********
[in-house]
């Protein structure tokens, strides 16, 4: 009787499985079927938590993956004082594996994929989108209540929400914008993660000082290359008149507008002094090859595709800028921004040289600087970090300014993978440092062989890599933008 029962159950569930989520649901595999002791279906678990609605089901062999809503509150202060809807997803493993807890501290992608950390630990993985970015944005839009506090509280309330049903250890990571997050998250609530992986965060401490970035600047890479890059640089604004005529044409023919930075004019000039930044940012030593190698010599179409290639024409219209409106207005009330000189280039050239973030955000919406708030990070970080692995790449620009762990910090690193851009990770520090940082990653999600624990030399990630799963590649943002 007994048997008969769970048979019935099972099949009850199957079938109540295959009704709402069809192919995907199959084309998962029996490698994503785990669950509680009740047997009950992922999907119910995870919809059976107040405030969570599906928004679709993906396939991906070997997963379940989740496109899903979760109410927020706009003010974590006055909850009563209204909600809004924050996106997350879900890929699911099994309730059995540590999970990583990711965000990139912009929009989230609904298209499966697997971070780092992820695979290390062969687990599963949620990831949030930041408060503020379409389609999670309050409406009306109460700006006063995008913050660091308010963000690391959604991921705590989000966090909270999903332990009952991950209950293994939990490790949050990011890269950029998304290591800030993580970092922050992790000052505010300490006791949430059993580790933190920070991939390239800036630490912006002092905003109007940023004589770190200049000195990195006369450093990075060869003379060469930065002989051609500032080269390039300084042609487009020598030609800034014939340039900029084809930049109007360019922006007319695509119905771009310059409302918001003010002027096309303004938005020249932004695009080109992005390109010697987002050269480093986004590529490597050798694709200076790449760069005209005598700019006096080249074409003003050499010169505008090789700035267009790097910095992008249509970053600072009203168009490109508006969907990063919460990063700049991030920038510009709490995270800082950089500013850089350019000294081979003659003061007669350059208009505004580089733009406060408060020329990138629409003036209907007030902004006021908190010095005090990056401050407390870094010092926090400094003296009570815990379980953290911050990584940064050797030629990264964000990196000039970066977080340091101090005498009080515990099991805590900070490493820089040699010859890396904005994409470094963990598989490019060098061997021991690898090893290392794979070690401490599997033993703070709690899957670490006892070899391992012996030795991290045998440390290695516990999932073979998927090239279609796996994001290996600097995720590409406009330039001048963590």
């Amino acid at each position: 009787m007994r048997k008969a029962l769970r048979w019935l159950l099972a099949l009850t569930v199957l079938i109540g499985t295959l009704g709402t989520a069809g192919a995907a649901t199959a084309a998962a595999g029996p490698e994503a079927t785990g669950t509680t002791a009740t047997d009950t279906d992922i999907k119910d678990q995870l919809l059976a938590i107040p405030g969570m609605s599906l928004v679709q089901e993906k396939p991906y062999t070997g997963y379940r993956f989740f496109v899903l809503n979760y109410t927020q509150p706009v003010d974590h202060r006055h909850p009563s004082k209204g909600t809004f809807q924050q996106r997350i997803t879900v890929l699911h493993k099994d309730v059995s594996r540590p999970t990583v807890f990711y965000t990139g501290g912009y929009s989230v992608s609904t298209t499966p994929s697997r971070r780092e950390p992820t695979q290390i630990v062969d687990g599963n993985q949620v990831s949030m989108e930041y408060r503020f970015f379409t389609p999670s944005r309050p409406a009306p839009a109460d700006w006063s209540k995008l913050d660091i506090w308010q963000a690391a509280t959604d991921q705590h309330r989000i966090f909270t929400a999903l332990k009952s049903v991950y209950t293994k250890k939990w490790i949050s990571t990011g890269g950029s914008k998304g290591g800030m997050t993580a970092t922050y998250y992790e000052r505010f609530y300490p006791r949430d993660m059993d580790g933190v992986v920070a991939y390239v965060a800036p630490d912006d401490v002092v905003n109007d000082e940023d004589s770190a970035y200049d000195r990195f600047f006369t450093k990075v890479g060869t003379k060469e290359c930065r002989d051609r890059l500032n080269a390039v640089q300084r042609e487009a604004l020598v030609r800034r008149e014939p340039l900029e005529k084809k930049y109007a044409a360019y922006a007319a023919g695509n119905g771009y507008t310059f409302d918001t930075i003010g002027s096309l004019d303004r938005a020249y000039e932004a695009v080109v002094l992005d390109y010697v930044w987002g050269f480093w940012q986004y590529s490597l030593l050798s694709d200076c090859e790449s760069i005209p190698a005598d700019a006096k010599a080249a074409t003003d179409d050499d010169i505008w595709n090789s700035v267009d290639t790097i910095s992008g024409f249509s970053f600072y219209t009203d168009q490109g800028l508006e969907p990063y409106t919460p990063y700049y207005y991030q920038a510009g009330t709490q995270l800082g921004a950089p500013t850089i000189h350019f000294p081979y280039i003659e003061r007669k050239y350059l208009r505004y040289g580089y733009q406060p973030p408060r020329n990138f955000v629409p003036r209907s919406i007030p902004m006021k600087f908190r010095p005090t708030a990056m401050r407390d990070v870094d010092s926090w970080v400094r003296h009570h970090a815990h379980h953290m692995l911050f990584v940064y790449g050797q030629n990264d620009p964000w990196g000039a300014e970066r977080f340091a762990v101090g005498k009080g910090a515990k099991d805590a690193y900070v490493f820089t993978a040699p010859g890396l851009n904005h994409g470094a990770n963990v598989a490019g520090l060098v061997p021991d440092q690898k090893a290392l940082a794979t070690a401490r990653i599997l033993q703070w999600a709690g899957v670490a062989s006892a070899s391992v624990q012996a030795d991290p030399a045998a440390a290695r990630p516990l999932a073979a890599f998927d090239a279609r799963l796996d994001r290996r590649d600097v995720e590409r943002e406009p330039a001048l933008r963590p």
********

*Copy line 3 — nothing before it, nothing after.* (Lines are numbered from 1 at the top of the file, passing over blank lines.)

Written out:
């Amino acid at each position: 009787m007994r048997k008969a029962l769970r048979w019935l159950l099972a099949l009850t569930v199957l079938i109540g499985t295959l009704g709402t989520a069809g192919a995907a649901t199959a084309a998962a595999g029996p490698e994503a079927t785990g669950t509680t002791a009740t047997d009950t279906d992922i999907k119910d678990q995870l919809l059976a938590i107040p405030g969570m609605s599906l928004v679709q089901e993906k396939p991906y062999t070997g997963y379940r993956f989740f496109v899903l809503n979760y109410t927020q509150p706009v003010d974590h202060r006055h909850p009563s004082k209204g909600t809004f809807q924050q996106r997350i997803t879900v890929l699911h493993k099994d309730v059995s594996r540590p999970t990583v807890f990711y965000t990139g501290g912009y929009s989230v992608s609904t298209t499966p994929s697997r971070r780092e950390p992820t695979q290390i630990v062969d687990g599963n993985q949620v990831s949030m989108e930041y408060r503020f970015f379409t389609p999670s944005r309050p409406a009306p839009a109460d700006w006063s209540k995008l913050d660091i506090w308010q963000a690391a509280t959604d991921q705590h309330r989000i966090f909270t929400a999903l332990k009952s049903v991950y209950t293994k250890k939990w490790i949050s990571t990011g890269g950029s914008k998304g290591g800030m997050t993580a970092t922050y998250y992790e000052r505010f609530y300490p006791r949430d993660m059993d580790g933190v992986v920070a991939y390239v965060a800036p630490d912006d401490v002092v905003n109007d000082e940023d004589s770190a970035y200049d000195r990195f600047f006369t450093k990075v890479g060869t003379k060469e290359c930065r002989d051609r890059l500032n080269a390039v640089q300084r042609e487009a604004l020598v030609r800034r008149e014939p340039l900029e005529k084809k930049y109007a044409a360019y922006a007319a023919g695509n119905g771009y507008t310059f409302d918001t930075i003010g002027s096309l004019d303004r938005a020249y000039e932004a695009v080109v002094l992005d390109y010697v930044w987002g050269f480093w940012q986004y590529s490597l030593l050798s694709d200076c090859e790449s760069i005209p190698a005598d700019a006096k010599a080249a074409t003003d179409d050499d010169i505008w595709n090789s700035v267009d290639t790097i910095s992008g024409f249509s970053f600072y219209t009203d168009q490109g800028l508006e969907p990063y409106t919460p990063y700049y207005y991030q920038a510009g009330t709490q995270l800082g921004a950089p500013t850089i000189h350019f000294p081979y280039i003659e003061r007669k050239y350059l208009r505004y040289g580089y733009q406060p973030p408060r020329n990138f955000v629409p003036r209907s919406i007030p902004m006021k600087f908190r010095p005090t708030a990056m401050r407390d990070v870094d010092s926090w970080v400094r003296h009570h970090a815990h379980h953290m692995l911050f990584v940064y790449g050797q030629n990264d620009p964000w990196g000039a300014e970066r977080f340091a762990v101090g005498k009080g910090a515990k099991d805590a690193y900070v490493f820089t993978a040699p010859g890396l851009n904005h994409g470094a990770n963990v598989a490019g520090l060098v061997p021991d440092q690898k090893a290392l940082a794979t070690a401490r990653i599997l033993q703070w999600a709690g899957v670490a062989s006892a070899s391992v624990q012996a030795d991290p030399a045998a440390a290695r990630p516990l999932a073979a890599f998927d090239a279609r799963l796996d994001r290996r590649d600097v995720e590409r943002e406009p330039a001048l933008r963590p």